We mourn the passing of one of the greatest advocates and legal brains this country has ever seen.   Advocate Douglas Jamieson Shaw QC died peacefully in the afternoon on Wednesday 6 November 2013 with his beloved wife Rachel at his side.   Douglas Shaw has rightly been described by a leading law firm in Durban as one of ‘South Africa’s most learned and distinguished lawyers who graced our courts for 64 years with his immense knowledge, keen legal insights and impeccable conduct’.

See also:

In memoriam: SA’s last QC – a tribute to Douglas Shaw*
Tribute by Malcolm Wallis, judge of the Supreme Court of Appeal

When practising as an attorney in Johannesburg in the early 1970s I was told by our senior partner, the late Charles Friedman, that he regarded Douglas Shaw as one of the finest advocates in South Africa and frequently briefed him in commercial and tax matters.

In January 1976 I started practising as an advocate in Pietermaritzburg and was fortunate to be briefed as a junior to Douglas Shaw on a few occasions.    In fact he was responsible for my move to the Bar in Durban in 1978.   He told me if I was really serious about practising as an advocate I had to be in Durban.   I took over the chambers of David Friedman in Fenton Road in Durban as he had just been appointed to the bench. I still have the bookcases I bought from David Friedman.

One of my most embarrassing experiences was receiving a brief from one of the largest law firms in Durban headed ‘Adv GS Giles SC with you Adv DJ Shaw and Adv D Gordon’.   I could not believe my eyes and immediately telephoned the attorney to point out the grave error.   Needless to say the attorney received a very severe reprimand when he arrived with the client for the consultation.

On leaving the Bar in 1981 and resuming practising as an attorney I briefed Douglas Shaw a number of times.   On one occasion I asked him if he was prepared to appear in the former Industrial Court.   His reply was ‘yes, but the fee will be R250 000 for the day’.   In other words having experienced a few setbacks with some labour matters he had no intention of going anywhere near that tribunal.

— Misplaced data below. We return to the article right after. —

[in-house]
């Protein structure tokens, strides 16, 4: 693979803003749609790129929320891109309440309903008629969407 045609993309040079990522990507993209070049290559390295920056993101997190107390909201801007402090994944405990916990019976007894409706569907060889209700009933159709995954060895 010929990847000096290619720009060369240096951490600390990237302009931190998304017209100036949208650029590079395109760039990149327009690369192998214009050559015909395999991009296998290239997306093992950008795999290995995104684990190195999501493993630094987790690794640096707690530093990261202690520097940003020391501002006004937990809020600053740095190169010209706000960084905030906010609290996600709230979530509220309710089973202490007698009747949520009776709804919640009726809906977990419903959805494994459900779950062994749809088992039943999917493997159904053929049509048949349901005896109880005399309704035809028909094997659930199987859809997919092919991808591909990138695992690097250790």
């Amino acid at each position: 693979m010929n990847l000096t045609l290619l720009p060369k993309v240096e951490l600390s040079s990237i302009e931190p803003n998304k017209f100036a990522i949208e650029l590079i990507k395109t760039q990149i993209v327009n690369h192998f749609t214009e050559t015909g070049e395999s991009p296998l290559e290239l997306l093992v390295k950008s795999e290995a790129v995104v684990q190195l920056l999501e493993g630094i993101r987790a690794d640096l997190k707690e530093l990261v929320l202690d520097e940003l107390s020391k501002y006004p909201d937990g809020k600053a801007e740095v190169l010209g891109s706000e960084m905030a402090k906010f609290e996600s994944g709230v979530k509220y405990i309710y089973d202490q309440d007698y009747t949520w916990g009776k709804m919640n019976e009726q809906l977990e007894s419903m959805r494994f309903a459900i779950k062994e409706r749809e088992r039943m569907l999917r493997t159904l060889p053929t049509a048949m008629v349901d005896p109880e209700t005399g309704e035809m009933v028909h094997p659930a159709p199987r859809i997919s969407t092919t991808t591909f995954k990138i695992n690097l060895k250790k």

As a matter of interest to labour lawyers Douglas Shaw was the senior counsel in one of the first major cases involving an employer’s repudiatory breach of an employment contract.   Douglas Shaw appeared for the former employee and his junior was Malcolm Wallis, now a highly regarded judge in the Supreme Court of Appeal.   For those who are interested the case is Stewart Wrightson v Thorpe [1977] 3 All SA 267; 1977 (2) SA 943 (AD).

The wit of Douglas Shaw is legendary.   Below I quote some extracts from a tribute that David Gordon paid to Douglas Shaw in 2007.   The one story I particularly like is when he appeared in an appeal in Pietermaritzburg for the respondent.   Richard Feetham appeared for the appellant and his junior was the brilliant Peter Hunt, who had a doctorate in law.   [As an aside Peter Hunt died tragically  in January 1976 a few day before I arrived in Pietermaritzburg].   Richard Feetham proudly announced that he appeared for the appellant ably assisted by his learned junior Dr Hunt’.   Douglas Shaw stood up and said he appeared for the respondent ‘without the benefit of any medical assistance’!

On behalf of our family I express my deepest sympathy and condolences to Rachel and the family.

A tribute to Douglas Shaw QC

[David Gordon SC of the KwaZulu-Natal Bar, Durban, paid tribute to Douglas Shaw QC in recognition of his contribution to maritime law in SA on behalf of the Maritime Law Association of South Africa at its conference and annual general meeting on 19 May 2007.   This is an abbreviated version of David Gordon’s speech].

We all know that Douglas has a superb and vivid wit.   He once referred to one of our colleagues as ‘Instant law – just add boiling water.’

On another occasion when asked for his reaction on the elevation of one of our judges to the Appellate Division he stated: ‘A remarkable act of levitation.   By doing so he has increased the average IQ of both the Natal Provincial Division and the Appeal Court.’

Returning from Bloemfontein one afternoon, Douglas and I got stuck in Johannesburg and we had to stay at the airport hotel.   Their hospitality to Douglas extended to no hot water in the basin, bath or shower – boiling hot water in the toilet -half frozen/half cooked kingklip and upon returning to his room, a jet-lagged Oriental guest fast asleep in his bed.   As we were leaving reception the following morning, a young woman clip-clopped in her high heeled shoes, kept pace with us, and asked, ’What brought you gentlemen to the hotel, our advertising, your travel agent, word of mouth, what was it?’ Douglas stopped and answered quite simply, Misfortune’.

May his soul rest in peace.   He will be fondly remembered for many years.

Note:  Sadly David Gordon SC died in April 2018 and condolences to his family.